Lepore suggests school counselors could arrange to have child care available during school meetings and other events for adults as way to make it easier for parents to attend. After-hours programming could include parenting classes, anti-bullying programs or support groups for parents of children with attention-deficit/hyperactivity disorder, Lepore says.

Curtin is a proponent of school counselors offering occasional evening office hours, making themselves available so parents can come in to ask questions or talk about concerns. As a counselor at an alternative school for students at risk, Curtin led ongoing multifamily group therapy sessions for students and their families at the school in the evenings. He acknowledges that this model might not be feasible at large public schools, but he points out that school counselors can still facilitate extra programming for students and their families, even if the school counselors can’t lead the programming themselves. “Making [this programming] an option outside of school hours would be a wonderful thing,” he adds.





Counselors: What tools do you use to engage parents in a school community? Share your ideas in the comment section below.


Look for Counseling Today’s cover story “The counselor’s role in ensuring school safety” in the September magazine.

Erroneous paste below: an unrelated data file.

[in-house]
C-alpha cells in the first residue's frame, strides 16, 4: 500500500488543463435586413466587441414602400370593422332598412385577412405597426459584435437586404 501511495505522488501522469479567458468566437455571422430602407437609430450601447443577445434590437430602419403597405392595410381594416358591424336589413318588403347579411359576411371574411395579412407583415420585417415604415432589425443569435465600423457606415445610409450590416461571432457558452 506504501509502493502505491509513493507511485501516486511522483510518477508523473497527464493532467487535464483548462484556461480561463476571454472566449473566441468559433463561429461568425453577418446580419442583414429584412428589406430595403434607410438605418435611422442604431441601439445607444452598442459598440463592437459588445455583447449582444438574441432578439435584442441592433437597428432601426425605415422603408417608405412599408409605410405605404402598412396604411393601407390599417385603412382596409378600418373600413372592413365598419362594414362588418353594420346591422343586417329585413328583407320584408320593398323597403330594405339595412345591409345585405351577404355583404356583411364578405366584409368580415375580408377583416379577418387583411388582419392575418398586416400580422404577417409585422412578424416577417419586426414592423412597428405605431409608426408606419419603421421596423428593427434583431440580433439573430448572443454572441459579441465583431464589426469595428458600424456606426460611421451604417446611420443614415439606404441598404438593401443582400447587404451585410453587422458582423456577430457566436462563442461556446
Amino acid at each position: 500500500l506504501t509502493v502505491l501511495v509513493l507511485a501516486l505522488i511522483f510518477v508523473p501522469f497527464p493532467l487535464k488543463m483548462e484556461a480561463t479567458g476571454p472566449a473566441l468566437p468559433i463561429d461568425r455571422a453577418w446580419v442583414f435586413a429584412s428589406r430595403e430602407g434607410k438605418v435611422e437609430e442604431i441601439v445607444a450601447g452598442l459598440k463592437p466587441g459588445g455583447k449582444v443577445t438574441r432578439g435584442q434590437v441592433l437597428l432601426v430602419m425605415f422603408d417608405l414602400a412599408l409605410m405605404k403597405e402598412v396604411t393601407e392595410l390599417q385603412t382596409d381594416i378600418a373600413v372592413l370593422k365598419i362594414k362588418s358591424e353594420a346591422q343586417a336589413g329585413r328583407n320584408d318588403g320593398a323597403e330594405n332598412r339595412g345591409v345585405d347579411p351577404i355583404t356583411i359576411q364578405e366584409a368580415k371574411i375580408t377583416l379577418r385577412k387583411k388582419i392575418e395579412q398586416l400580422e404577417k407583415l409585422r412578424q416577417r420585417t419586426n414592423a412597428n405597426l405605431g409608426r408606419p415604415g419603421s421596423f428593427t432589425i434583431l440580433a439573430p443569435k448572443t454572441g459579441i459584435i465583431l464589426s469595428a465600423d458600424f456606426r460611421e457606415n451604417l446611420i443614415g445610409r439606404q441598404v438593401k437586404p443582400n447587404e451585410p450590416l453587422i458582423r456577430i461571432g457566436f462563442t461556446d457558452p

Students with their backpacks getting into school. First Day of















Bethany Bray is a staff writer for Counseling Today. Contact her at


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Opinions expressed and statements made in articles appearing on CT Online should not be assumed to represent the opinions of the editors or policies of the American Counseling Association.


  1. mohini

    Congrats and thank you for this wonderful article.
    I have been Head of Senior Secondary Schools in India for a few years now…and i allowed Parents to come to meet me on certain fixed days and timings .
    On Saturdays I would meet Parents in Groups-Where I would share information regarding school programs and projects,including explaining why we did things the way we did them.
    Parents were invited ,not more than 4 at a time to sit-in and observe their child giving presentations ,and their response was amazing!!They were totally surprised at how well their child was performing.
    Over-all they felt they were partners in their child’s education process and this involvement/partnering made them very happy. They supported their children even more than they did earlier on.

  2. Doc Warren

    So glad to see this talked about more and more. As a certified school counselor as well as someone that works in the community, I have spoken for years of the need to get parents more involved. it’s heartwarming to see all the hard work that schools, including the clinical staff, are doing on a daily basis to make our schools safer. bringing the parents and community on board is one of the best ways to help keep our kids safe in and out of school.